Airbus is studying a sharp cut in output of its top-selling A320 plane series amid an industry-wide slowdown triggered by the coronavirus crisis, sources familiar with the matter said.
Europe’s leading plane maker is examining scenarios including cutting its monthly output of 60 A320-family jets by as much as half for around three to six months as airlines scramble to save cash, two of the sources told Reuters.
Airbus has asked A320 parts suppliers to slow their deliveries to its factories by 40% to a rate compatible with production of 36 jets a month in the near term, one source said.
The coronavirus crisis has blindsided airlines and plane makers, prompting bailouts and drastic revisions.
Airbus additionally faces shortages in its own supply chain as it struggles to bring production back up to previous levels after pausing activity in several factories.
Airbus, which last month suspended its near-term 2020 delivery guidance, entered the coronavirus crisis with plans to increase A320-family production to 63 a month in 2021 and to add a further one to two planes per month in both 2022 and 2023.
Those plans have been shelved, the sources said.
Airbus said it was “closely monitoring the evolving COVID-19 situation worldwide and is in constant dialogue with ...customers, suppliers and institutional partners.”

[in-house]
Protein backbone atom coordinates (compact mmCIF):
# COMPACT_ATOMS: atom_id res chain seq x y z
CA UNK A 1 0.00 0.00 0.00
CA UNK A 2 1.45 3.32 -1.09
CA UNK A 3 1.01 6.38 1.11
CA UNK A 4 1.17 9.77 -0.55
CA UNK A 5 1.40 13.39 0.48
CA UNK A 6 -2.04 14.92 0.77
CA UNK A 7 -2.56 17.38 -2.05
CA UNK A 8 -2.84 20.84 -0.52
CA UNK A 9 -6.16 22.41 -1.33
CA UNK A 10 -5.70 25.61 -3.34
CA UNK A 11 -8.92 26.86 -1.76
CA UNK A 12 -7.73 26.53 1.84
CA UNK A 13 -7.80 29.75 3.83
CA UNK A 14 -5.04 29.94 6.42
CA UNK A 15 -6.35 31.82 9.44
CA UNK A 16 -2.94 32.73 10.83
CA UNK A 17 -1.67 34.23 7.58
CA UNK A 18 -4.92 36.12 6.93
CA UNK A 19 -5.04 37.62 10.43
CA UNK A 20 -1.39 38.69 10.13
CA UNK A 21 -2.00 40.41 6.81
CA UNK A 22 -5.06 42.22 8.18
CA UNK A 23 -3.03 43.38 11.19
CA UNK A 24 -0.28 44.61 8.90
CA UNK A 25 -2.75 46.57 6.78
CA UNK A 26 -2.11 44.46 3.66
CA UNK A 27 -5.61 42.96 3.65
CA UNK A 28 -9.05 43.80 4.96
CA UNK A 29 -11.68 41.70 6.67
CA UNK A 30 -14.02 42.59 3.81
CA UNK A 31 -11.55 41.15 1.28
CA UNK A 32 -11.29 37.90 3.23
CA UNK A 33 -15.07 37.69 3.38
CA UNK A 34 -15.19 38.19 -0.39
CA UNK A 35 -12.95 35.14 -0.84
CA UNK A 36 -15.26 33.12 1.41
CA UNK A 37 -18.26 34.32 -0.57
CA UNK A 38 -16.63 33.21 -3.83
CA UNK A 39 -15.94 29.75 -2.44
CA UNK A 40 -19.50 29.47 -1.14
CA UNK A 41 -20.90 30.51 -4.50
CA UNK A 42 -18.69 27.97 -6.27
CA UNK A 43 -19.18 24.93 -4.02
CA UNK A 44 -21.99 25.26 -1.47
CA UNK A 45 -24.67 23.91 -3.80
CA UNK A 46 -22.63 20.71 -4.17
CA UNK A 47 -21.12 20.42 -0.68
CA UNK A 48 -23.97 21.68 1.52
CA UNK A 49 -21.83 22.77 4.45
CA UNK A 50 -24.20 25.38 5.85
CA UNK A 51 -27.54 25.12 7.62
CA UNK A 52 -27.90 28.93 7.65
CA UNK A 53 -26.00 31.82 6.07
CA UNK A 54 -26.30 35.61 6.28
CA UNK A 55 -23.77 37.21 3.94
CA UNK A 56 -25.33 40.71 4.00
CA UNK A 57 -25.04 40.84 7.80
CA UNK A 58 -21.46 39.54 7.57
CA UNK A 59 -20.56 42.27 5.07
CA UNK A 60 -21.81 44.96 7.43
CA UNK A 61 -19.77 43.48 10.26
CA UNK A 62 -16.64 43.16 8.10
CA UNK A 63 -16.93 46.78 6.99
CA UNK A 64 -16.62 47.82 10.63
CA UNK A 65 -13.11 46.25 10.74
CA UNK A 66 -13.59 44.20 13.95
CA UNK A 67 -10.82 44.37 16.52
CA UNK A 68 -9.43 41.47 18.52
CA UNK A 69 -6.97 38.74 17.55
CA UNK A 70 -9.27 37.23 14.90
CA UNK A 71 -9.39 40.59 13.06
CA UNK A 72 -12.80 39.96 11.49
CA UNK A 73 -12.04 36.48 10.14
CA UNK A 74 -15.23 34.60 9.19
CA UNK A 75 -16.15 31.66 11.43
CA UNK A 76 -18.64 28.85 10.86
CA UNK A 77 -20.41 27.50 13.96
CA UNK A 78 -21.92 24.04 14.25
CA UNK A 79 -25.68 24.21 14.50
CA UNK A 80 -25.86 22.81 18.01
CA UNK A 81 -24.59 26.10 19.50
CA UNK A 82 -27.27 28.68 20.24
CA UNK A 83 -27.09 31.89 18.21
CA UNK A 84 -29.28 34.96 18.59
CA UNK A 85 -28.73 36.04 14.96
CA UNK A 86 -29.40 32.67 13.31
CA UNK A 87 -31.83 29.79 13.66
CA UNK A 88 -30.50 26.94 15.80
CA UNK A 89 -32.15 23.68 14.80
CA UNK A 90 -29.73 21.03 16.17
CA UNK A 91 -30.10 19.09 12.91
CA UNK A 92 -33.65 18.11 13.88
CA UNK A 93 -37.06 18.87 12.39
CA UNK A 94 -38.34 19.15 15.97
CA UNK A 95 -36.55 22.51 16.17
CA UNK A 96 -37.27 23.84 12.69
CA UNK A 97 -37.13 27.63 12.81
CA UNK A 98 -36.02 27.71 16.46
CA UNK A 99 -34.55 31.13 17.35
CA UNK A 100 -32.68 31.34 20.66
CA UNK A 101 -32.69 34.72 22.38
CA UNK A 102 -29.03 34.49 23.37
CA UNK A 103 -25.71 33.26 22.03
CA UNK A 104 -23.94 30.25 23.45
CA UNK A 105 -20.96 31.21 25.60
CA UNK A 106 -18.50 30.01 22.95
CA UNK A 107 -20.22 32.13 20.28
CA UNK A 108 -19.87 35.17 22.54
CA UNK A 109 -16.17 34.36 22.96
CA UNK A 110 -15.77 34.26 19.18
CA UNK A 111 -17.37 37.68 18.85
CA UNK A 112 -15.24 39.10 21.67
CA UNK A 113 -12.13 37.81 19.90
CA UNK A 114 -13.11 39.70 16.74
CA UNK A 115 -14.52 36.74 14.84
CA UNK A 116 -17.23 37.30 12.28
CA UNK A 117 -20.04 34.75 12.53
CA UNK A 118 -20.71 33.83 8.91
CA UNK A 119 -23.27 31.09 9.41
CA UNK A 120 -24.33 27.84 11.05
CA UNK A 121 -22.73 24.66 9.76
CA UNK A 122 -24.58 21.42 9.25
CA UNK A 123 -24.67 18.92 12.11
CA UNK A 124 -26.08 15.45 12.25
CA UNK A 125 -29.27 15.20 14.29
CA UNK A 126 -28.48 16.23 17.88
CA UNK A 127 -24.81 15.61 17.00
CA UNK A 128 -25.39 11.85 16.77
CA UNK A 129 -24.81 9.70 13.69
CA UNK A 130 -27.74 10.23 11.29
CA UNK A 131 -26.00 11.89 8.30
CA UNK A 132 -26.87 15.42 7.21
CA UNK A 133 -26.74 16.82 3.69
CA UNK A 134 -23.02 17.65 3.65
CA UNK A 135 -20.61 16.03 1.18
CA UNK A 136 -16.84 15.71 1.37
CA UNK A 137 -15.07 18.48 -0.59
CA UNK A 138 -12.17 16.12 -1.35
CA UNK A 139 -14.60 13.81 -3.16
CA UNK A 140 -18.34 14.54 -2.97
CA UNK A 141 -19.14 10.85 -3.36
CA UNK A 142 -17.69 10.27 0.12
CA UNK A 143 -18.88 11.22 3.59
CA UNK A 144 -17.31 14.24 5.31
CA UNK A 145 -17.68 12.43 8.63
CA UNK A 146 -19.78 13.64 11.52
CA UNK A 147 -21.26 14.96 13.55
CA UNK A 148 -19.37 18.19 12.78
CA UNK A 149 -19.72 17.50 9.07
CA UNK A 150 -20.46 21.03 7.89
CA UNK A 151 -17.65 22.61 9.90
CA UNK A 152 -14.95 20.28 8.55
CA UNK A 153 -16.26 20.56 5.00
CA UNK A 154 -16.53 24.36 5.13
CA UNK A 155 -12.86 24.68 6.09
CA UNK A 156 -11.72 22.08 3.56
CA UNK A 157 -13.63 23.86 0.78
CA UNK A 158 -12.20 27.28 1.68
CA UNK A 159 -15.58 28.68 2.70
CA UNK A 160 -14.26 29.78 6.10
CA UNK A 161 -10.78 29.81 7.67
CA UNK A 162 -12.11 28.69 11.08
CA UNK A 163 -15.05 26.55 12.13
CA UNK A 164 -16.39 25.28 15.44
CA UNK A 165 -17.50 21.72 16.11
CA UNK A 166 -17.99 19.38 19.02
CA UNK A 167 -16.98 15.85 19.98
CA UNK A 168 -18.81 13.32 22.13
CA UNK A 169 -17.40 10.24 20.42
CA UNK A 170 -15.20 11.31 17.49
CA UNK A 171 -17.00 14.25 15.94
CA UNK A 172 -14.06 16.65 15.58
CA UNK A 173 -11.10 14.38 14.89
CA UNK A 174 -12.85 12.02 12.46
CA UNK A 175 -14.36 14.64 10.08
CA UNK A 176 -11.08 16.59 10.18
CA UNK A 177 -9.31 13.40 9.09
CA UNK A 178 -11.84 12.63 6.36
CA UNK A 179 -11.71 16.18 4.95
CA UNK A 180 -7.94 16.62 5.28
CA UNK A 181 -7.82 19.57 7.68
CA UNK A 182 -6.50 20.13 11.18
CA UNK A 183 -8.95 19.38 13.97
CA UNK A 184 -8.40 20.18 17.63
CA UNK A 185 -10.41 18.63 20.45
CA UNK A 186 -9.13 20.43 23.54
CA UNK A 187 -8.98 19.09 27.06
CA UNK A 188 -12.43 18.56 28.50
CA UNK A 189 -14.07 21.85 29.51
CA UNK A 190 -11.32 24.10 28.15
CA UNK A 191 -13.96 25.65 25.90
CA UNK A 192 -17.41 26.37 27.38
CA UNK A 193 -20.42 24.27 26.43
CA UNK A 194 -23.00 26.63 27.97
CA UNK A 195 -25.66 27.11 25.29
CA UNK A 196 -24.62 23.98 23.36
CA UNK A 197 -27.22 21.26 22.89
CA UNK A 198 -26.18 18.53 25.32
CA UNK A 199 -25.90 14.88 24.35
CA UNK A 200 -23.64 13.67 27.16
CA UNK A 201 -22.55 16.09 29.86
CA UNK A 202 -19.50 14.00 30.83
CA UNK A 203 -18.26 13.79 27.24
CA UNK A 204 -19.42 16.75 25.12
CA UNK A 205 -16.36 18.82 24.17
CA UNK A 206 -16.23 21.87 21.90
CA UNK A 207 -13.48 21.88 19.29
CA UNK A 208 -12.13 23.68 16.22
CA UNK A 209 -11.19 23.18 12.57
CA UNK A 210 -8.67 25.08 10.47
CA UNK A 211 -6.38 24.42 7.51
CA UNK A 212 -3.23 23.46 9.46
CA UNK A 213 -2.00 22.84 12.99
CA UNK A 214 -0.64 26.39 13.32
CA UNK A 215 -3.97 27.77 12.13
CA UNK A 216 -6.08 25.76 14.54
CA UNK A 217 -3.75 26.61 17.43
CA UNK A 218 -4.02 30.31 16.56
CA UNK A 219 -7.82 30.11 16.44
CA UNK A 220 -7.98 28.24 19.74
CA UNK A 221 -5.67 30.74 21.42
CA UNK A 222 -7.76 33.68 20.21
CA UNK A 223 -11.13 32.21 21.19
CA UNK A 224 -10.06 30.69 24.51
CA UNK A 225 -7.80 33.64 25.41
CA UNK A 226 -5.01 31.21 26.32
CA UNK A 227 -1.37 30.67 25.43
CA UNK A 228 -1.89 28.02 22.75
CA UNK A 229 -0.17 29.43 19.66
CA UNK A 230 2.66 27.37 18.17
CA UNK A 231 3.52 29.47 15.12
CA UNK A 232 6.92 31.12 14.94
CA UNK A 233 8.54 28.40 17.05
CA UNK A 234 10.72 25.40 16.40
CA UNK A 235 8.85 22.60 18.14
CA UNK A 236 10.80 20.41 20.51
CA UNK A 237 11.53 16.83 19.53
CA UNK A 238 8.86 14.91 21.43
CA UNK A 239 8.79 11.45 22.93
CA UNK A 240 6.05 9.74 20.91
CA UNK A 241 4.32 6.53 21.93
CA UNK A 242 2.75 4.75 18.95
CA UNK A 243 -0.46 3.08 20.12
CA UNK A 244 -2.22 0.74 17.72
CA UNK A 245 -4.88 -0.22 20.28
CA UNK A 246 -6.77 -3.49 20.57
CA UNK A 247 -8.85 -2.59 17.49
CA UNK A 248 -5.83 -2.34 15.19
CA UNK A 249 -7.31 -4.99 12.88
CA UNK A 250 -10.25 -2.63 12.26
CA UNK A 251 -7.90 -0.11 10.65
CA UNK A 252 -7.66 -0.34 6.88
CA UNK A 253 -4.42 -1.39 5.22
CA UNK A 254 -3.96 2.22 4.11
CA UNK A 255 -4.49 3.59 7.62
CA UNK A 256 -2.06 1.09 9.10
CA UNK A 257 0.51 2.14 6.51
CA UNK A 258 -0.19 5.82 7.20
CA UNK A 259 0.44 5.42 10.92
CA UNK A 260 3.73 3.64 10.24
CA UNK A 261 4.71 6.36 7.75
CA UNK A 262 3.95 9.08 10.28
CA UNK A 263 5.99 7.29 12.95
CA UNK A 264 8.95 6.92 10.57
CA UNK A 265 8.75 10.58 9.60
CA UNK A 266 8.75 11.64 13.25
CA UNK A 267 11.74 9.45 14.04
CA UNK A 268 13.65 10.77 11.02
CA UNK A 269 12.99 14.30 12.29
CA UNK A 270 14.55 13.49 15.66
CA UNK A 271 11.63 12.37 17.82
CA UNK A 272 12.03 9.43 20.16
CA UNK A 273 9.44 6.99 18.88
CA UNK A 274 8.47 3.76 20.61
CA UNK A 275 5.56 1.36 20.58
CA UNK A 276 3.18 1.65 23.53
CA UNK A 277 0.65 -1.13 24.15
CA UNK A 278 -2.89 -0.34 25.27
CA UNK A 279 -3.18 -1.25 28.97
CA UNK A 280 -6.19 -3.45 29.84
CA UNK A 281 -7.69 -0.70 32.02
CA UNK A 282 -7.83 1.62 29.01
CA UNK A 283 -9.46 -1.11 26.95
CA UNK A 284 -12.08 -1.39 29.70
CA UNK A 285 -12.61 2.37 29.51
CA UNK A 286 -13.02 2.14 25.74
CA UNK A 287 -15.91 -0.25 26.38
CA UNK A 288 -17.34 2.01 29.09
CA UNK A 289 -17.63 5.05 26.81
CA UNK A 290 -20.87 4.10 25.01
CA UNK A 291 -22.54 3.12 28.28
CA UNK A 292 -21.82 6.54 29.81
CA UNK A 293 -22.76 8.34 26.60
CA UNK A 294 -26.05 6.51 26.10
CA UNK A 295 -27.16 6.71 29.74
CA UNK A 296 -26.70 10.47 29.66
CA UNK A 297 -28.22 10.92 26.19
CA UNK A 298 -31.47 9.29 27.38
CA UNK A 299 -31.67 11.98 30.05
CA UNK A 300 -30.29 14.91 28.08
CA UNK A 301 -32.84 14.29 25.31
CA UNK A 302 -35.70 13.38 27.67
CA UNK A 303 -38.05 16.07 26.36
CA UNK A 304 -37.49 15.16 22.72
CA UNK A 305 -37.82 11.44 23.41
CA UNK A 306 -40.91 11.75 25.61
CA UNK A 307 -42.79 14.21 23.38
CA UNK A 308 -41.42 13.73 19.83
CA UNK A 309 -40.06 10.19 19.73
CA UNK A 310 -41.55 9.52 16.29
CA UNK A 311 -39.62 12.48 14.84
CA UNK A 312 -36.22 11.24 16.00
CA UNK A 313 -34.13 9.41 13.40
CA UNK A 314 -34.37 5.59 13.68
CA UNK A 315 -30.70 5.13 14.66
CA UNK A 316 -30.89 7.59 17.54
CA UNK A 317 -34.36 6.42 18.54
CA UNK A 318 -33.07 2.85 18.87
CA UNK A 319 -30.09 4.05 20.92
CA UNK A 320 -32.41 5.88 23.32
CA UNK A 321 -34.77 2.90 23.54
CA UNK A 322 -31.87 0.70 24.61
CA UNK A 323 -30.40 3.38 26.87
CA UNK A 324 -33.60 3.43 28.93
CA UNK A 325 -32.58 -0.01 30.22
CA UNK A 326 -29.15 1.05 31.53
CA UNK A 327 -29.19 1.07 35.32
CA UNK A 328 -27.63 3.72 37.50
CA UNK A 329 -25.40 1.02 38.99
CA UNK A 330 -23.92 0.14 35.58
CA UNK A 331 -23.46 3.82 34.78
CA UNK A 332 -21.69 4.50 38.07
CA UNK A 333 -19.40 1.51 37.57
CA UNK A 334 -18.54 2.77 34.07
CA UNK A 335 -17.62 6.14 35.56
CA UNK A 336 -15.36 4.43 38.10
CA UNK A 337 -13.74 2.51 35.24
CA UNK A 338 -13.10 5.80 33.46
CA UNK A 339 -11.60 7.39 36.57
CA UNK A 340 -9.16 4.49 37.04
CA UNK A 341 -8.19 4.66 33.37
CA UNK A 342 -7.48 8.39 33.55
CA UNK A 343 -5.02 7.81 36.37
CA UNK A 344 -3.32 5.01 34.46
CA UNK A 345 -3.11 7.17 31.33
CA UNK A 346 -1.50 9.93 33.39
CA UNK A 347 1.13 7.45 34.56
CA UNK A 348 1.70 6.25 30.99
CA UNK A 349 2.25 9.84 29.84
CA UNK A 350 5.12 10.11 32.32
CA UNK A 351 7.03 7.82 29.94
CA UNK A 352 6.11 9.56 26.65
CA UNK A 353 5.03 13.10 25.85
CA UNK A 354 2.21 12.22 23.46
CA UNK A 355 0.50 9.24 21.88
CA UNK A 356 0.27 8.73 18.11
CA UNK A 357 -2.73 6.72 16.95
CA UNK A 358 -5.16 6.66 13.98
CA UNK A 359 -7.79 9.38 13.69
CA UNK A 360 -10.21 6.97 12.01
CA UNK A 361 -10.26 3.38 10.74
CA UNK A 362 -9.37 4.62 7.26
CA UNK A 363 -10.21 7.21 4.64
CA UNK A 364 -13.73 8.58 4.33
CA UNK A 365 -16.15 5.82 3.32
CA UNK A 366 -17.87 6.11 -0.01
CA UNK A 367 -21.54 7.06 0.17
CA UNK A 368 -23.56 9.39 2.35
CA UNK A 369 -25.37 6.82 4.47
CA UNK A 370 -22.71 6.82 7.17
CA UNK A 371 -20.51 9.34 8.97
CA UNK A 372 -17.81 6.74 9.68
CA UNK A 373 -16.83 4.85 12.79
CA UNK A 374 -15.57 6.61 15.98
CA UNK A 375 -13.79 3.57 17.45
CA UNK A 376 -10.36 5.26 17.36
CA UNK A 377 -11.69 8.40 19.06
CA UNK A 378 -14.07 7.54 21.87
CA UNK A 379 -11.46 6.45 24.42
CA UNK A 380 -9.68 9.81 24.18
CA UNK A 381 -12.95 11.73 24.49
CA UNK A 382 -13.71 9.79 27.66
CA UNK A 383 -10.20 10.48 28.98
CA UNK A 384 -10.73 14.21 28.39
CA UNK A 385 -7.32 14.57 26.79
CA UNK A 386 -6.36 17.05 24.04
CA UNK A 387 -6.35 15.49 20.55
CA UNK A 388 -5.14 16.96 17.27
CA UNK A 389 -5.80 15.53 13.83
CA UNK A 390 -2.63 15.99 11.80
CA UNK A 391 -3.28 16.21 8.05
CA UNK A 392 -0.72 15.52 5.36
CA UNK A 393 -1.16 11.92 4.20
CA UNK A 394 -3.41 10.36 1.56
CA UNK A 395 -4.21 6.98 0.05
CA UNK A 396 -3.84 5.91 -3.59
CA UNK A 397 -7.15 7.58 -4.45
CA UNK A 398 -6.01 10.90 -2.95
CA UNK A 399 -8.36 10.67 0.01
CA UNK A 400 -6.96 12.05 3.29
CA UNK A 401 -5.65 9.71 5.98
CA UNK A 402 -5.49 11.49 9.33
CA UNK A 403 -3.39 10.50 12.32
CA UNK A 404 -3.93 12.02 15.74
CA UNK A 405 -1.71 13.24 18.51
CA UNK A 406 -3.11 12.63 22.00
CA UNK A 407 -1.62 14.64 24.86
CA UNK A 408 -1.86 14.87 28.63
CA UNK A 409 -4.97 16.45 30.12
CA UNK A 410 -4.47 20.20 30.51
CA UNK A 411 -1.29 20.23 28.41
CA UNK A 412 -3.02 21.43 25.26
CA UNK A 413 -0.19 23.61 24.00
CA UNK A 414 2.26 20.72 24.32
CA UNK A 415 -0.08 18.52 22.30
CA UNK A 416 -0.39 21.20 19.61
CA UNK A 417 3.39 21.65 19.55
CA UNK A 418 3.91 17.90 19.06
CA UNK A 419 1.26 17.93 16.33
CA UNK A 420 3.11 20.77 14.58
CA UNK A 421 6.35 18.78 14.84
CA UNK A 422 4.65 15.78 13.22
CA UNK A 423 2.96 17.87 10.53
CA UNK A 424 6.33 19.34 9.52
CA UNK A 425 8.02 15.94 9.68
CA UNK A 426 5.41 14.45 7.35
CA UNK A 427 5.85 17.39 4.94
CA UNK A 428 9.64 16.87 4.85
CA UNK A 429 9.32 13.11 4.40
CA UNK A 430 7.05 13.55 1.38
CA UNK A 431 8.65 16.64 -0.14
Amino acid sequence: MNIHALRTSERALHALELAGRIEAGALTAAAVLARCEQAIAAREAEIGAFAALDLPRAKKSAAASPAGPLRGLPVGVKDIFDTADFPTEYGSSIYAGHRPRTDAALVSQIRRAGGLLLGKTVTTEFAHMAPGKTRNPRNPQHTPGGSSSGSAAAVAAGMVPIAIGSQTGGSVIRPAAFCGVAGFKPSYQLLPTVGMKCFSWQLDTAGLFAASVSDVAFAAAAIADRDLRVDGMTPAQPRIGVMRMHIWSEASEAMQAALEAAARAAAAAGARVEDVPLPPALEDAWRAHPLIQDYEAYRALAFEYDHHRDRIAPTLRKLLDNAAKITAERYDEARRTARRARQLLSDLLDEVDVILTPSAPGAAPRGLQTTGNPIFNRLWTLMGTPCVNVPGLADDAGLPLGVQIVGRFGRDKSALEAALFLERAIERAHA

The plane maker added it was “assessing the implications of the pandemic on its operations and the potential mitigation measures that could be implemented.”
A final decision is expected by the company’s shareholder meeting in mid-April and depends on several unknowns, including how long the air travel crisis will last.
Airbus is expected to try to avoid mandatory layoffs and make use of short-time working schemes in France and Germany.
Reuters reported on Thursday that Airbus and rival Boeing were also studying sharp cuts in production of larger, wide-body jets such as the Airbus A350 or Boeing 777.
Suppliers for the A350 are being ordered to run for now at about half-speed, equivalent to 5 aircraft a month compared with about 9.5 before the crisis, the sources said. The A330 family, which recently slowed to 3.5 jets a month, could dip to two.
The rate at which suppliers are instructed to feed assembly lines does not always match official production rates in order to avoid disruptive whiplash effects in the supply chain.
Airbus and Boeing have a buffer of thousands of aircraft orders and have until now been able to find new homes for the most in-demand passenger jets like the A320 and 737, although Boeing is also wrestling with the grounding of its 737 Max.
But the depth of the crisis and a worldwide meltdown in travel demand have raised questions over whether some of the airlines that placed large orders will survive, analysts say.
Airbus and Boeing have indicated they will adjust supply to demand rather than build aircraft that cannot be delivered.
Cuts in production of wide-body, long-haul jets could be deeper and last longer as international travel restrictions compound an existing problem of surplus capacity.